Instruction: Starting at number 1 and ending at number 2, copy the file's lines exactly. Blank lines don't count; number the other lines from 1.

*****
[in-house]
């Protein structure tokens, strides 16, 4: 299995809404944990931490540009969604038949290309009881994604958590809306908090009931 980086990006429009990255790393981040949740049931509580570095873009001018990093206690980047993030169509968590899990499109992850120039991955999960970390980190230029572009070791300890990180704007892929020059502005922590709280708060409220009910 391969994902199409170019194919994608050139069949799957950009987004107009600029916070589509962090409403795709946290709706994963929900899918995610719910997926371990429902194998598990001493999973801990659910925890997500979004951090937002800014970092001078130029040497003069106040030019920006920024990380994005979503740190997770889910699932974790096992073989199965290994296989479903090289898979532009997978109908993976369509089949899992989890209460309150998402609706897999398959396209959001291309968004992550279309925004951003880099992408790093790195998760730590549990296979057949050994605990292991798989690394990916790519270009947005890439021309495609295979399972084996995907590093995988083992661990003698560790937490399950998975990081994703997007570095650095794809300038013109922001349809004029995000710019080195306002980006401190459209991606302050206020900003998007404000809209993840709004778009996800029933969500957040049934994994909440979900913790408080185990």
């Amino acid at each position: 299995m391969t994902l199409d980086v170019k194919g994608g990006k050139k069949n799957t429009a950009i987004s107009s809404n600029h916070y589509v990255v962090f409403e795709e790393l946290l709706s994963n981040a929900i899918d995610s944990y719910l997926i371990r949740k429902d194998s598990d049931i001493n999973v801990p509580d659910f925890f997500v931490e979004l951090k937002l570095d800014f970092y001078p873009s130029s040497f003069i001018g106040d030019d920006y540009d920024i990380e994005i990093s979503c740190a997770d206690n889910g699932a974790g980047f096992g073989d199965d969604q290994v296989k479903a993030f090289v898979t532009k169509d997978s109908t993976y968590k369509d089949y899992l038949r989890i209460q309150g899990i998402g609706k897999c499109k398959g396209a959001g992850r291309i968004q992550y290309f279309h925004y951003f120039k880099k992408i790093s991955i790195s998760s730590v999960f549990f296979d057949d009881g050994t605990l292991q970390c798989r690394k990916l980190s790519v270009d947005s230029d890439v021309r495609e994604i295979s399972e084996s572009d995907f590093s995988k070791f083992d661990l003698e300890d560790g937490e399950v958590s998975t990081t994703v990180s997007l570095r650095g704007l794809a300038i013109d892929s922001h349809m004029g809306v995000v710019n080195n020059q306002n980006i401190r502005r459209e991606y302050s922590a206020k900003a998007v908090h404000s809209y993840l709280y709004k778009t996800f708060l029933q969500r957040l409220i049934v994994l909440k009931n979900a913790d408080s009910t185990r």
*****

[in-house]
């Protein structure tokens, strides 16, 4: 299995809404944990931490540009969604038949290309009881994604958590809306908090009931 980086990006429009990255790393981040949740049931509580570095873009001018990093206690980047993030169509968590899990499109992850120039991955999960970390980190230029572009070791300890990180704007892929020059502005922590709280708060409220009910 391969994902199409170019194919994608050139069949799957950009987004107009600029916070589509962090409403795709946290709706994963929900899918995610719910997926371990429902194998598990001493999973801990659910925890997500979004951090937002800014970092001078130029040497003069106040030019920006920024990380994005979503740190997770889910699932974790096992073989199965290994296989479903090289898979532009997978109908993976369509089949899992989890209460309150998402609706897999398959396209959001291309968004992550279309925004951003880099992408790093790195998760730590549990296979057949050994605990292991798989690394990916790519270009947005890439021309495609295979399972084996995907590093995988083992661990003698560790937490399950998975990081994703997007570095650095794809300038013109922001349809004029995000710019080195306002980006401190459209991606302050206020900003998007404000809209993840709004778009996800029933969500957040049934994994909440979900913790408080185990």